Wednesday, October 16, 2013

The New Normal Began in the 1920s

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When my dad was growing up, Grange Halls dotted the rural landscapes. The National Grange was the dominate farm associations and the Grange Hall the prominate social meeting place for farmers and others in rural America. Today, not so much.

When I went to Ohio State, Woody Hayes coached football. He became one of the winningest coaches with his “three yards and a cloud of dust” philosophy. The forward pass? Better to punt. Today, Urban Meyer coaches Ohio State football featuring a pass-heavy spread offense.

When I was a kid, the Great Atlantic & Pacific Tea Company (known as the A&P) was the dominant chain store in America. Thousands of them throughout the country. So many that politicians adopted laws and regulations to keep them from lowering prices to “unfair levels.” In When Creative Destruction Visited the Mom-and-PopsMarc Levinson writes about the A&P and the history of capitalism in the U.S. His column concludes:

  • “By then, John and George Hartford were dead, and their company, after passing into the hands of less competent managers and going public, had entered a death spiral that appears to be in its final stages. A&P, once the country's best-known brand, is by now so tarnished it probably has negative value, and any buyer will likely retire it. But even if the Great Atlantic & Pacific doesn't live on in name, it will leave an important legacy: the idea that capitalism can benefit consumers, if only capitalists will allow it to do so.”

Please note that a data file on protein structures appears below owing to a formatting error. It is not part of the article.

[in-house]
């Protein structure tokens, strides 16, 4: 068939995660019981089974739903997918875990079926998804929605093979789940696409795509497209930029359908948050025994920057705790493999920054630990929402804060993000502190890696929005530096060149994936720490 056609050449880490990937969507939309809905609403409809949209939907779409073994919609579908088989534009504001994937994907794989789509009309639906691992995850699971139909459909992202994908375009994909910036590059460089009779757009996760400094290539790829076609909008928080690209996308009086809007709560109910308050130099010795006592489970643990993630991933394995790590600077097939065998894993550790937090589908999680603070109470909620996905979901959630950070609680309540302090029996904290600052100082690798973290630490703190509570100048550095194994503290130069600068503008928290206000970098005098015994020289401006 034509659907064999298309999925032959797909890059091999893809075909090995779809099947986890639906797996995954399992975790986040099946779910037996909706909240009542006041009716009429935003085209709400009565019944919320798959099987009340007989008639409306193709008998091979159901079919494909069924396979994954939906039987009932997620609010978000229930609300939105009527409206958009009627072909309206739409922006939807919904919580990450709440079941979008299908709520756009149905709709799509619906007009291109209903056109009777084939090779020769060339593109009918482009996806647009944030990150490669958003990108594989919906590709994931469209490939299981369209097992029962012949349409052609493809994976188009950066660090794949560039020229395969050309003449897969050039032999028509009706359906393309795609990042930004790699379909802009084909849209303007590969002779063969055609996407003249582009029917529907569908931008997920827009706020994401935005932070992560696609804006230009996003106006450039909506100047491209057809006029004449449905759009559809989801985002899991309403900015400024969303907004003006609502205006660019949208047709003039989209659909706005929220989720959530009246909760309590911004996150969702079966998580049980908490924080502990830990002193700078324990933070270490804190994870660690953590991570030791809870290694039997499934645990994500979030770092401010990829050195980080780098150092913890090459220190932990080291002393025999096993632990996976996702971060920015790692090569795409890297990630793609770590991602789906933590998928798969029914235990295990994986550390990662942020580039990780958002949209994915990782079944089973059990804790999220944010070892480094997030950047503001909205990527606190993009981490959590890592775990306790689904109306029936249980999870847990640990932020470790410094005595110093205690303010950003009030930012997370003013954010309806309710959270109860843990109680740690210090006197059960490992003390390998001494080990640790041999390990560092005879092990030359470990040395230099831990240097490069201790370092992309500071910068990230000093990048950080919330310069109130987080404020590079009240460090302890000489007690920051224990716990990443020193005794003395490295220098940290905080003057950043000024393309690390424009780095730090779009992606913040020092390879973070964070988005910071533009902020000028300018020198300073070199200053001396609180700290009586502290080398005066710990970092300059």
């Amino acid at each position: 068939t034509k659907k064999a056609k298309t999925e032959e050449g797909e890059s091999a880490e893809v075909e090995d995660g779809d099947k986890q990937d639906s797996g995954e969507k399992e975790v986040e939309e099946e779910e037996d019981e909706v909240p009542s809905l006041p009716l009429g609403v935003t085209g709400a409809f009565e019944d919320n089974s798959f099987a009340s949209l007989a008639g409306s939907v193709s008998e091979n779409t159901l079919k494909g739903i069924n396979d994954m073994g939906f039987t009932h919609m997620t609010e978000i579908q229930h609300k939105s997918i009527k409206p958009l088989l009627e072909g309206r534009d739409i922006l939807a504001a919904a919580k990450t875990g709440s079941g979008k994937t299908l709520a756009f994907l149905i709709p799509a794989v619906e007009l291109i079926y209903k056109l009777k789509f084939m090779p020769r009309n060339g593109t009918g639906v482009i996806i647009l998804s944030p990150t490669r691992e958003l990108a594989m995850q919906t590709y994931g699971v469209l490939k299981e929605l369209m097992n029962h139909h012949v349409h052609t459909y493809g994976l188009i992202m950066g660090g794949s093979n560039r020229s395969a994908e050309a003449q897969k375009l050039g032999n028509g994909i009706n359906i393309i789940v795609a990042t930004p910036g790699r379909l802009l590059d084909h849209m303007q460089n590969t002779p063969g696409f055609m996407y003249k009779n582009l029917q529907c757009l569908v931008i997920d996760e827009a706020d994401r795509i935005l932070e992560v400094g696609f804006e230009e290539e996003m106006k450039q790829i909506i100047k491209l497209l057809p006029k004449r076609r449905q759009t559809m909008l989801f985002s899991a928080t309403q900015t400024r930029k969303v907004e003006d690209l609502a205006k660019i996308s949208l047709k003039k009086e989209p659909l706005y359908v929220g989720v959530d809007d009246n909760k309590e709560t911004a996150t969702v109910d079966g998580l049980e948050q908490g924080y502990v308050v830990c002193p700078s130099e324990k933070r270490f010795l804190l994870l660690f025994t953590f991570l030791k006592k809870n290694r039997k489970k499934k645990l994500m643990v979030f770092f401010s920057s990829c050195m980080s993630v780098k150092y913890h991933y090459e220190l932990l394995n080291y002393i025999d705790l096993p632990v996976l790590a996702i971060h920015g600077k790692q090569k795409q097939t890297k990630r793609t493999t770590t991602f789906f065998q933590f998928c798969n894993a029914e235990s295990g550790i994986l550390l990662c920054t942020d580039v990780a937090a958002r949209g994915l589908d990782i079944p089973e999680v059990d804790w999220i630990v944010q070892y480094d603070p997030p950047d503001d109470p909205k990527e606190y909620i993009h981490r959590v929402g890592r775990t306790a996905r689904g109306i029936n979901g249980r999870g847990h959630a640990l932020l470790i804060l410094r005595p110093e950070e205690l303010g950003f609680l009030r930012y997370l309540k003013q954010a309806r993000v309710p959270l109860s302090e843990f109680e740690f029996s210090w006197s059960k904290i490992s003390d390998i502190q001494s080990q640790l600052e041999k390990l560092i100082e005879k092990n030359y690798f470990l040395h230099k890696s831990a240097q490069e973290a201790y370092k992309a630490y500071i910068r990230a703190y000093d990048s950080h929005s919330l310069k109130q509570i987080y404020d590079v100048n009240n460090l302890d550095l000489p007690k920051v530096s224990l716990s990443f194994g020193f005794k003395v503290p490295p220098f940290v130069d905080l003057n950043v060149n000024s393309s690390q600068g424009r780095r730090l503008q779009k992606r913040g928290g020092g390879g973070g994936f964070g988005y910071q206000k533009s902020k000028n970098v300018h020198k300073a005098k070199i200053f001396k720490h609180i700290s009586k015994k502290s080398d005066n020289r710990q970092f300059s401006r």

So, what does all this have to do with associations and association management?

We hear a lot of talk about the “new normal” in the U.S. and the association world.

One facet of this state is the rapid changes in the economy. 

Well, as the A&P story illustrates, the new normal started nearly a century ago.

Rather than debating whether a new normal exists, association executives should be focused on what the continued transformation of the American economy means to associations and nonprofit organizations.

As this Avectra infographic shows, Americans are not “joiners” as they were last century. Three key points:
  • Membership in the PTA has dropped nearly half since 1982.
  • Membership in fraternal organizations has dropped 44% since the late 1970s.
  • Association memberships have dropped 25 percent over the last 25 years.
It is interesting to note that most of the decline in joining has happened as Boomers dominated American society. While some like to say Millenials are not joiners, most of the membership decline happened when Millenials were barely old enough to join Scouting organizations or Little League.

American society and business continue the rapid change. Organizations that do not adapt and adjust are likely to follow Grange Halls, the A&P and Three Yards and a Cloud of dust to irrelevance.

As Harry Truman said, “The only thing new in the world is the history you don't know.”

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